Top Ten

October 22, 2018

Dal unveils Gord Downie and Chanie Wenjack Legacy Space

Dalhousie University has officially opened the Gord Downie and Chanie Wenjack Legacy Space in the Killam Library. A Dal release states that the Space will facilitate reconciliation by providing accurate information about Indigenous history. “This is a space that encourages education and awareness about Indigenous history, and will serve as a constant reminder to students, faculty and staff of the university’s commitment to reconciliation,” said Dal President Richard Florizone. Dal and Chief Morley Googoo, the Assembly of First Nations Regional Chief for Nova Scotia and Newfoundland, chose the Killam Library for the Legacy Space because of its high traffic—according to the university, the library receives over a million visitors per year. Dal

Conestoga names expanded Waterloo campus after pres

Conestoga College has opened its newly expanded Waterloo campus. A Conestoga release states that the $58M project provides 150,000 additional square feet of classroom, lab and student space, and features state-of-the-art culinary and hospitality labs, a new, student-run restaurant, technology-enabled classrooms, and Welcome Centre. Cowan Foundation Chair Maureen Cowan, announced that the facility will be named after current Conestoga President John Tibbits. “When you look at how far Conestoga College has come it’s truly phenomenal, and I don’t think anybody would disagree that John Tibbits' leadership has been the primary driver behind Conestoga’s development and success,” Cowan stated. The Foundation contributed $4M to the project. ConestogaWaterloo Region Record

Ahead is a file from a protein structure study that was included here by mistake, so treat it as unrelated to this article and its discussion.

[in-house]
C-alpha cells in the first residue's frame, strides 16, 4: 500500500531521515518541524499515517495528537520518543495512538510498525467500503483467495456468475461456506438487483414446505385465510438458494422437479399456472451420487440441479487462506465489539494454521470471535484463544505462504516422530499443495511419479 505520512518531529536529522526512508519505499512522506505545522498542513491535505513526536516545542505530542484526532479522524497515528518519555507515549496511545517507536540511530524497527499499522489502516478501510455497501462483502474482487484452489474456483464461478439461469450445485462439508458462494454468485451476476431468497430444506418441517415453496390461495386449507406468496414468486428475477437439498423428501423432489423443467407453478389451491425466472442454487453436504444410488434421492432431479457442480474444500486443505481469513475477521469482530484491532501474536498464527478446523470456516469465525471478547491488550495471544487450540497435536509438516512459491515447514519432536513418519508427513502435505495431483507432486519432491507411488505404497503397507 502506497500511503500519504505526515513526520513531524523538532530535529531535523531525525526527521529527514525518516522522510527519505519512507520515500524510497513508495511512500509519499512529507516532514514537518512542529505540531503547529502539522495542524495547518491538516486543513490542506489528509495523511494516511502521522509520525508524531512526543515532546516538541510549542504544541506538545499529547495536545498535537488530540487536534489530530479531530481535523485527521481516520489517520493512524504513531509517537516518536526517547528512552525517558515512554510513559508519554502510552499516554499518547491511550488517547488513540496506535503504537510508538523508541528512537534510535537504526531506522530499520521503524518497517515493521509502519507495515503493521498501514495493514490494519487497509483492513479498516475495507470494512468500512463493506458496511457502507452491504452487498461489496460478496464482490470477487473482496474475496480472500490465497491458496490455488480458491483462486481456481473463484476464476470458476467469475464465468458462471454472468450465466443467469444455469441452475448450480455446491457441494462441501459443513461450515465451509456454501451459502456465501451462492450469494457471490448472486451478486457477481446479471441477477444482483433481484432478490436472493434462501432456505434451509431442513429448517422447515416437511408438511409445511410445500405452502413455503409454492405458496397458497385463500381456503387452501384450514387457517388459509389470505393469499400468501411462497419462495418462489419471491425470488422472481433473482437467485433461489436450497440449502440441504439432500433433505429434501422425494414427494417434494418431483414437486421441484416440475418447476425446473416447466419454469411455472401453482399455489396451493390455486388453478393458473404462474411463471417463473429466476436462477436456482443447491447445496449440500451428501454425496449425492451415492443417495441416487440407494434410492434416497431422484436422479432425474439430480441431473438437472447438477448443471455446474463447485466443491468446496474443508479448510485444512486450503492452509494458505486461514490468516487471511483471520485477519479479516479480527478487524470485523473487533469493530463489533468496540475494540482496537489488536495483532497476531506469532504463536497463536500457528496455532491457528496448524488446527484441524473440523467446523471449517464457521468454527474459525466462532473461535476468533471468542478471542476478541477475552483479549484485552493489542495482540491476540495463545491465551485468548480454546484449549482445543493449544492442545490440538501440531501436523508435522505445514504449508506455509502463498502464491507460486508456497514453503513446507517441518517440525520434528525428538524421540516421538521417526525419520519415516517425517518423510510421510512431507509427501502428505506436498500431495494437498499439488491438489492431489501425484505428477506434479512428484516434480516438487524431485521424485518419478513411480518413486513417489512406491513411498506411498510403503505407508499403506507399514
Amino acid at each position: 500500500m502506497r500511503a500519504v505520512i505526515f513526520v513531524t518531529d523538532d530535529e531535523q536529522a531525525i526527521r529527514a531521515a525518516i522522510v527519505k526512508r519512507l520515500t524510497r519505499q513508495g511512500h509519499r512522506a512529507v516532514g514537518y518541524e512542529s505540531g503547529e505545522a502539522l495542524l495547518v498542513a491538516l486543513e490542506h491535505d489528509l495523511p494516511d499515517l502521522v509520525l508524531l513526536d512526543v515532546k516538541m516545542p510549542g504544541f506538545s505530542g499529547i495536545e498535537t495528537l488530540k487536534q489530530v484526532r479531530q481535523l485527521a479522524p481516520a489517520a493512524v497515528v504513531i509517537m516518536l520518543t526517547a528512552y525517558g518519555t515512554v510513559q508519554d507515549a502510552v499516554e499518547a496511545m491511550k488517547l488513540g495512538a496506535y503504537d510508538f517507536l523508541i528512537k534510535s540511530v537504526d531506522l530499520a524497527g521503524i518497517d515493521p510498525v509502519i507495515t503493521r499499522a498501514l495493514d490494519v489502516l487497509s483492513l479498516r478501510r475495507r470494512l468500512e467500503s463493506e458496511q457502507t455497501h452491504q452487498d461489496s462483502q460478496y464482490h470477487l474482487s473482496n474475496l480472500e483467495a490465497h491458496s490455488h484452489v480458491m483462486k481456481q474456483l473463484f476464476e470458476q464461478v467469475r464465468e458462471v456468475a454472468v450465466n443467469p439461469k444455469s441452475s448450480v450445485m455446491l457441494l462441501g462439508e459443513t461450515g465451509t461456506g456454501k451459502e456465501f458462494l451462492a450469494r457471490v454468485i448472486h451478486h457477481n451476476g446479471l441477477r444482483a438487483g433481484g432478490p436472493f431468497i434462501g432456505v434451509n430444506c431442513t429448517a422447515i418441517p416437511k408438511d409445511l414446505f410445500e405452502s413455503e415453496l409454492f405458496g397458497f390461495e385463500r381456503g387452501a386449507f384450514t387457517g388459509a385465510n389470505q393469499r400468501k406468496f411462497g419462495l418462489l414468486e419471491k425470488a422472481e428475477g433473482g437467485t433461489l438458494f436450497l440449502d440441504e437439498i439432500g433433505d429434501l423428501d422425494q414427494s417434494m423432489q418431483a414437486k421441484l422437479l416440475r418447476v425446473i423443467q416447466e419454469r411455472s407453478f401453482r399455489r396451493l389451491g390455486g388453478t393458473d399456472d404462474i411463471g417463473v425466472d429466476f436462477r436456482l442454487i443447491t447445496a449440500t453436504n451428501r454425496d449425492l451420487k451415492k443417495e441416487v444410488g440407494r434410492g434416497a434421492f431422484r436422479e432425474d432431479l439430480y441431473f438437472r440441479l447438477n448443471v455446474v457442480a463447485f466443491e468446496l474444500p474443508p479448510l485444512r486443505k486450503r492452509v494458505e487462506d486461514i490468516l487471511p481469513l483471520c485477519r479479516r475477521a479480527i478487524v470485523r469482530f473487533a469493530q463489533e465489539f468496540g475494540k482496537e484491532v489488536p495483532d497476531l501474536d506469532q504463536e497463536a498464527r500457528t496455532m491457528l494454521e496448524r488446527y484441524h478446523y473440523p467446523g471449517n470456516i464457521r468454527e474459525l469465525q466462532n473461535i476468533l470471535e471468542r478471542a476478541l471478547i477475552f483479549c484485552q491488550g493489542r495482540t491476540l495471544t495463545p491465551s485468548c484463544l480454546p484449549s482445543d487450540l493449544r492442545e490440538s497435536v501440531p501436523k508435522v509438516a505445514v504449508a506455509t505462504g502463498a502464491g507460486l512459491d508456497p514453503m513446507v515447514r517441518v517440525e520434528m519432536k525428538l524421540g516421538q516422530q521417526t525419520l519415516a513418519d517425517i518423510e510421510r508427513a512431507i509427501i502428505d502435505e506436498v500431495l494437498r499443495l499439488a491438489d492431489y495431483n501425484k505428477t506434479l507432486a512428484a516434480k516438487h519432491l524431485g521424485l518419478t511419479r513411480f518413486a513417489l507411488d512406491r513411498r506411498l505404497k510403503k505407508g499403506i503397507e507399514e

UCalgary researcher receives $1M from Mellon foundation for heart research

A researcher at the University of Calgary has received $1M for her ongoing work in women’s health and reproduction. UCalgary reports that Myriam Hemberger, who leads a team that investigates the associations between placenta defects and heart diseases, hopes to gain new insights into the origins of heart defects. “This is an under-appreciated aspect that will be instrumental to help us appreciate how heart development is regulated. Understanding the molecular basis for the heart-placenta connection holds the promise of earlier detection, improved diagnosis and perhaps even prevention and treatment of certain types of heart defects,” said Hemberger. UCalgary adds that the prize is distributed by the Richard K Mellon Foundation in the US. UCalgary

Five Canadian schools featured in Financial Times Executive MBA Rankings

The Financial Times has released the results of its Executive MBA Ranking 2018. The global rankings saw five Canadian programs rank in the top 100: York University’s Kellogg-Schulich EMBA (#32), University of Toronto Rotman’s EMBA (Tied for #47), Queen’s University and Cornell University’s partnership EMBA Americas (#56),  Western University’s Ivey EMBA (#62), and the University of Ottawa’s Telfer EMBA (#99). The Financial Times explains that the rankings are based on data collected from business schools and their alumni who graduated in 2015, and that participation in the rankings is voluntary. Financial Times | Rankings

Lambton celebrates new Athletics & Fitness Complex

Lambton College recently celebrated the official grand opening of the newly constructed Athletics & Fitness Complex. The 40,000 square-foot structure boasts a double gymnasium, two basketball courts, a media booth setup for live games, a fitness centre, a multi-tiered active learning classroom, and more. “This is where our students can enjoy a wide range of activities that have a focus on mental and physical health and well-being,” said Lambton President Judith Morris. “There truly is something available for everyone.” Lambton

UNBC cafeteria workers threaten to strike